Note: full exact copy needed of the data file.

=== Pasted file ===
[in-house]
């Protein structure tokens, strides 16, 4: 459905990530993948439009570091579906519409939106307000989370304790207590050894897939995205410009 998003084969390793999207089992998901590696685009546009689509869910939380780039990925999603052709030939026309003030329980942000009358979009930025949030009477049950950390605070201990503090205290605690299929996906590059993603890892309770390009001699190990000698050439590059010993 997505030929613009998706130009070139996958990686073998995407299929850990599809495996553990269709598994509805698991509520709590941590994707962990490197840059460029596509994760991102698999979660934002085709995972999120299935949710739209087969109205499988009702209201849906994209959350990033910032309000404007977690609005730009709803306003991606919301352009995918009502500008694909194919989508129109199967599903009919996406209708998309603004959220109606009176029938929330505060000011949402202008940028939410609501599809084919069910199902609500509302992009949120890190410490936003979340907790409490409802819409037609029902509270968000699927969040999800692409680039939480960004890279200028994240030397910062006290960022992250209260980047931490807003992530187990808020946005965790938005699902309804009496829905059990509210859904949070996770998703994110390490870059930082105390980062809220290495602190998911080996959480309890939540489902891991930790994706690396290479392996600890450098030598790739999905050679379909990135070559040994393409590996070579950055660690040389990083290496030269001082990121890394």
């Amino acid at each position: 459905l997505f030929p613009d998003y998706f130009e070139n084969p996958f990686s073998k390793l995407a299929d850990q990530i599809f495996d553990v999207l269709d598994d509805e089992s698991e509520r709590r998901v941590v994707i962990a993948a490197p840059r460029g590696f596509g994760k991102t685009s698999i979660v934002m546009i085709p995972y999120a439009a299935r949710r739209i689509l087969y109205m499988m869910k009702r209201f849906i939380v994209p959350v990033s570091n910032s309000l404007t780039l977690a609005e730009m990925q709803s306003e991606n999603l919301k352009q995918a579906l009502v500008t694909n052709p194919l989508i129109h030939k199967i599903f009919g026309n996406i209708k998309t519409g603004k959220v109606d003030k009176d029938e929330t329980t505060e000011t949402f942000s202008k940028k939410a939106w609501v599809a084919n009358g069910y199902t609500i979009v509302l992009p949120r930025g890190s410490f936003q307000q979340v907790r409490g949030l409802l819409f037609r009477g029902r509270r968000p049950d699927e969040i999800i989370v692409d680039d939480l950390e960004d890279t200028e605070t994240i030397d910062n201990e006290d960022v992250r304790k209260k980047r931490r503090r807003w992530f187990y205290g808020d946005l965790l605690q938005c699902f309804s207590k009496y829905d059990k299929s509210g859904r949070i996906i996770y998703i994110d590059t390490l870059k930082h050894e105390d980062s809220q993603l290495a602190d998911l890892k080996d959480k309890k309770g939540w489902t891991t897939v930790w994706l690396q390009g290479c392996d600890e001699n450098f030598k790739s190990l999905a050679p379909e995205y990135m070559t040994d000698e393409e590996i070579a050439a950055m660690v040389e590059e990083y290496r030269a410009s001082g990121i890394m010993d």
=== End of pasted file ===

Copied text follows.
[in-house]
């Protein structure tokens, strides 16, 4: 459905990530993948439009570091579906519409939106307000989370304790207590050894897939995205410009 998003084969390793999207089992998901590696685009546009689509869910939380780039990925999603052709030939026309003030329980942000009358979009930025949030009477049950950390605070201990503090205290605690299929996906590059993603890892309770390009001699190990000698050439590059010993 997505030929613009998706130009070139996958990686073998995407299929850990599809495996553990269709598994509805698991509520709590941590994707962990490197840059460029596509994760991102698999979660934002085709995972999120299935949710739209087969109205499988009702209201849906994209959350990033910032309000404007977690609005730009709803306003991606919301352009995918009502500008694909194919989508129109199967599903009919996406209708998309603004959220109606009176029938929330505060000011949402202008940028939410609501599809084919069910199902609500509302992009949120890190410490936003979340907790409490409802819409037609029902509270968000699927969040999800692409680039939480960004890279200028994240030397910062006290960022992250209260980047931490807003992530187990808020946005965790938005699902309804009496829905059990509210859904949070996770998703994110390490870059930082105390980062809220290495602190998911080996959480309890939540489902891991930790994706690396290479392996600890450098030598790739999905050679379909990135070559040994393409590996070579950055660690040389990083290496030269001082990121890394």
């Amino acid at each position: 459905l997505f030929p613009d998003y998706f130009e070139n084969p996958f990686s073998k390793l995407a299929d850990q990530i599809f495996d553990v999207l269709d598994d509805e089992s698991e509520r709590r998901v941590v994707i962990a993948a490197p840059r460029g590696f596509g994760k991102t685009s698999i979660v934002m546009i085709p995972y999120a439009a299935r949710r739209i689509l087969y109205m499988m869910k009702r209201f849906i939380v994209p959350v990033s570091n910032s309000l404007t780039l977690a609005e730009m990925q709803s306003e991606n999603l919301k352009q995918a579906l009502v500008t694909n052709p194919l989508i129109h030939k199967i599903f009919g026309n996406i209708k998309t519409g603004k959220v109606d003030k009176d029938e929330t329980t505060e000011t949402f942000s202008k940028k939410a939106w609501v599809a084919n009358g069910y199902t609500i979009v509302l992009p949120r930025g890190s410490f936003q307000q979340v907790r409490g949030l409802l819409f037609r009477g029902r509270r968000p049950d699927e969040i999800i989370v692409d680039d939480l950390e960004d890279t200028e605070t994240i030397d910062n201990e006290d960022v992250r304790k209260k980047r931490r503090r807003w992530f187990y205290g808020d946005l965790l605690q938005c699902f309804s207590k009496y829905d059990k299929s509210g859904r949070i996906i996770y998703i994110d590059t390490l870059k930082h050894e105390d980062s809220q993603l290495a602190d998911l890892k080996d959480k309890k309770g939540w489902t891991t897939v930790w994706l690396q390009g290479c392996d600890e001699n450098f030598k790739s190990l999905a050679p379909e995205y990135m070559t040994d000698e393409e590996i070579a050439a950055m660690v040389e590059e990083y290496r030269a410009s001082g990121i890394m010993d």